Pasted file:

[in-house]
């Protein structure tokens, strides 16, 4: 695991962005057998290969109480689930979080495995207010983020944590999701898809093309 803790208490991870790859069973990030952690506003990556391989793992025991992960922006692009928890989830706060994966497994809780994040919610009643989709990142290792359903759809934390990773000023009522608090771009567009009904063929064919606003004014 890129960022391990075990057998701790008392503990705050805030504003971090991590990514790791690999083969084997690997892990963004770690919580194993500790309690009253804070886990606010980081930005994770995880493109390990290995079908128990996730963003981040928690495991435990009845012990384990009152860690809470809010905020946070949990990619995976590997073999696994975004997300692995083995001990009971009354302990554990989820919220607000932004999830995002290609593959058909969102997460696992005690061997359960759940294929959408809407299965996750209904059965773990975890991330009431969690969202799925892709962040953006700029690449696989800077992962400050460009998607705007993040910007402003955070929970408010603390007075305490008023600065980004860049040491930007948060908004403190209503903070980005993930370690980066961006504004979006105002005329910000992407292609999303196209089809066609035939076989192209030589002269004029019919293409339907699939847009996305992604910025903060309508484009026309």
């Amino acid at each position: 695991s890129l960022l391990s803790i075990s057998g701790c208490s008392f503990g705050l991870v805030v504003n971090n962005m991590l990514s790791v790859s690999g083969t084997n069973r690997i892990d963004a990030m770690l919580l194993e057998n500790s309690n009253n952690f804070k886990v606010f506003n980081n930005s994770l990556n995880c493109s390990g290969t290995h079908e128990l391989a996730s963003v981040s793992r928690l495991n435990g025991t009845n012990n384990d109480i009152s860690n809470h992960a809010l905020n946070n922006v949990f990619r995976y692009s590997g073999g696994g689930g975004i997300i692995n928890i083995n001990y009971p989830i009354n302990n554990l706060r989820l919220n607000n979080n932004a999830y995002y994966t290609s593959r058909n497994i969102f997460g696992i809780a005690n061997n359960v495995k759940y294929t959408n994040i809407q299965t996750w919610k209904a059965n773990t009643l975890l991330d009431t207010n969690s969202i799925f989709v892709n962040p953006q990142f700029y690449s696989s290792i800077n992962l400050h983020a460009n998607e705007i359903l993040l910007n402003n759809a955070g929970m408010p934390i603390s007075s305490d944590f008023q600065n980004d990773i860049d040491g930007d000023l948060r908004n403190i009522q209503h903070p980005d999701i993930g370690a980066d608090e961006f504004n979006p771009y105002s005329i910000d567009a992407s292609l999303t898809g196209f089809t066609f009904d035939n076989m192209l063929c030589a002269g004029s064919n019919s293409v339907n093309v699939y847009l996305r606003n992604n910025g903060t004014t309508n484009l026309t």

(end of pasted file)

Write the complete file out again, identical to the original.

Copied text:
[in-house]
């Protein structure tokens, strides 16, 4: 695991962005057998290969109480689930979080495995207010983020944590999701898809093309 803790208490991870790859069973990030952690506003990556391989793992025991992960922006692009928890989830706060994966497994809780994040919610009643989709990142290792359903759809934390990773000023009522608090771009567009009904063929064919606003004014 890129960022391990075990057998701790008392503990705050805030504003971090991590990514790791690999083969084997690997892990963004770690919580194993500790309690009253804070886990606010980081930005994770995880493109390990290995079908128990996730963003981040928690495991435990009845012990384990009152860690809470809010905020946070949990990619995976590997073999696994975004997300692995083995001990009971009354302990554990989820919220607000932004999830995002290609593959058909969102997460696992005690061997359960759940294929959408809407299965996750209904059965773990975890991330009431969690969202799925892709962040953006700029690449696989800077992962400050460009998607705007993040910007402003955070929970408010603390007075305490008023600065980004860049040491930007948060908004403190209503903070980005993930370690980066961006504004979006105002005329910000992407292609999303196209089809066609035939076989192209030589002269004029019919293409339907699939847009996305992604910025903060309508484009026309």
């Amino acid at each position: 695991s890129l960022l391990s803790i075990s057998g701790c208490s008392f503990g705050l991870v805030v504003n971090n962005m991590l990514s790791v790859s690999g083969t084997n069973r690997i892990d963004a990030m770690l919580l194993e057998n500790s309690n009253n952690f804070k886990v606010f506003n980081n930005s994770l990556n995880c493109s390990g290969t290995h079908e128990l391989a996730s963003v981040s793992r928690l495991n435990g025991t009845n012990n384990d109480i009152s860690n809470h992960a809010l905020n946070n922006v949990f990619r995976y692009s590997g073999g696994g689930g975004i997300i692995n928890i083995n001990y009971p989830i009354n302990n554990l706060r989820l919220n607000n979080n932004a999830y995002y994966t290609s593959r058909n497994i969102f997460g696992i809780a005690n061997n359960v495995k759940y294929t959408n994040i809407q299965t996750w919610k209904a059965n773990t009643l975890l991330d009431t207010n969690s969202i799925f989709v892709n962040p953006q990142f700029y690449s696989s290792i800077n992962l400050h983020a460009n998607e705007i359903l993040l910007n402003n759809a955070g929970m408010p934390i603390s007075s305490d944590f008023q600065n980004d990773i860049d040491g930007d000023l948060r908004n403190i009522q209503h903070p980005d999701i993930g370690a980066d608090e961006f504004n979006p771009y105002s005329i910000d567009a992407s292609l999303t898809g196209f089809t066609f009904d035939n076989m192209l063929c030589a002269g004029s064919n019919s293409v339907n093309v699939y847009l996305r606003n992604n910025g903060t004014t309508n484009l026309t």